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Drone Strikes and the Lessons of Nonlinear Science

Editor’s note: Sean Lawson is a professor in the U’s Department of Communication. His research explores the relationships among science, technology and security, with an emphasis on information and communication technologies. Topics of interest include cybersecurity policy, surveillance, network-centric warfare and military use of social media. He is regular contributor to Forbes and CTOVision.com.

The use of unmanned aerial vehicles (UAVs), or drones, to carry out targeted killings of suspected terrorist leaders has become a centerpiece of the United States’ global counter-terrorism strategy. Each new report of a strike in Pakistan, Yemen, or Somalia provides new fodder to critics, who point to civilian casualties and the resulting anger at the United States as evidence that the strategy is counterproductive in the long term. Recently, one critic, Col. Gary Anderson, USMC (ret.), raised an even more fundamental question: “Why…do we think that targeting what we consider key terrorists with drone strikes will bring down their network as a whole?”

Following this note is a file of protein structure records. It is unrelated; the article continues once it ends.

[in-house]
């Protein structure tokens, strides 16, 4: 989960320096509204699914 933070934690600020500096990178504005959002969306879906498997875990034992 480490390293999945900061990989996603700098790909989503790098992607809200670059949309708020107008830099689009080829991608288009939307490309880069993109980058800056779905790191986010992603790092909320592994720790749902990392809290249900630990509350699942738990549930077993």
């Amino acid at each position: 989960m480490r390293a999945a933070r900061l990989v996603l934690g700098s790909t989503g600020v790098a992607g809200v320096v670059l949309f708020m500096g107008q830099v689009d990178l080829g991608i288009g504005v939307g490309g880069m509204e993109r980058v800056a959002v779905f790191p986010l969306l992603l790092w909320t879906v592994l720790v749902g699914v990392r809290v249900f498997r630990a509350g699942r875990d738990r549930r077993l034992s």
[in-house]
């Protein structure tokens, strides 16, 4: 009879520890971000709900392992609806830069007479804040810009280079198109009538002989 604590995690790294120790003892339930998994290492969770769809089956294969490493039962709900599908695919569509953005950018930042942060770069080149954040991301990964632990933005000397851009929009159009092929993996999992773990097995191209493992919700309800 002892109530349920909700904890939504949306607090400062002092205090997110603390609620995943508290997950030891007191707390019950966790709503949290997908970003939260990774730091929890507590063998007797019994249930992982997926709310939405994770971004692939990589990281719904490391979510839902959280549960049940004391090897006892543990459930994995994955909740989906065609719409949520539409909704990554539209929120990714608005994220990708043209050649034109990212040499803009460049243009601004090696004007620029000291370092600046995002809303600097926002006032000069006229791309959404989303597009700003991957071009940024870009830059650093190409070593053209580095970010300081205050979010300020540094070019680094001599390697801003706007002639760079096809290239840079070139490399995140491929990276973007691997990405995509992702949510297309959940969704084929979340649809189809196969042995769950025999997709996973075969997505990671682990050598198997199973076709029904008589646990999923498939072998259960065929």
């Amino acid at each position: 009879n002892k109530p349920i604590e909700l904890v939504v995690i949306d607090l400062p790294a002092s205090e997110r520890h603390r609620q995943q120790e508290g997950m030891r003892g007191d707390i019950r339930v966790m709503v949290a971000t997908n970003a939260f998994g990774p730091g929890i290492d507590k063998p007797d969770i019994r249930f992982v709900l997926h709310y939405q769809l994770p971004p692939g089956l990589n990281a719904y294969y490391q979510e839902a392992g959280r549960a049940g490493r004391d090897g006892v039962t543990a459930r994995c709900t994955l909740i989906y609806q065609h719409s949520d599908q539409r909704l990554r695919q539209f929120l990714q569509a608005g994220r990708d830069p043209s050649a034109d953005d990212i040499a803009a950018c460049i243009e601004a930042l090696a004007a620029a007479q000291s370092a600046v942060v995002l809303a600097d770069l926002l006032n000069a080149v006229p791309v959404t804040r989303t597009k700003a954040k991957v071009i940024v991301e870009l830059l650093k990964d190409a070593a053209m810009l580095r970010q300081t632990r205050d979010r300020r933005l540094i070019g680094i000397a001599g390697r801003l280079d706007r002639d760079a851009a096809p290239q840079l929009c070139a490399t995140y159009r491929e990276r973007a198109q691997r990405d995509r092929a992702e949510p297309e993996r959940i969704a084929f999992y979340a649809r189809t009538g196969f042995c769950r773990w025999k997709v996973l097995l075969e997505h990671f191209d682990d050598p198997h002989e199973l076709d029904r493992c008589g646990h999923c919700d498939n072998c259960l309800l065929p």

I address this question in my recently published book, Nonlinear Science and Warfare: Chaos, Complexity, and the U.S. Military in the Information Age. In it, I demonstrate that notions of collapsing networks by targeting key nodes is one of a number of lessons that the United States defense community has learned from its enlistment of language and concepts borrowed from nonlinear sciences such as chaos theory and complexity theory.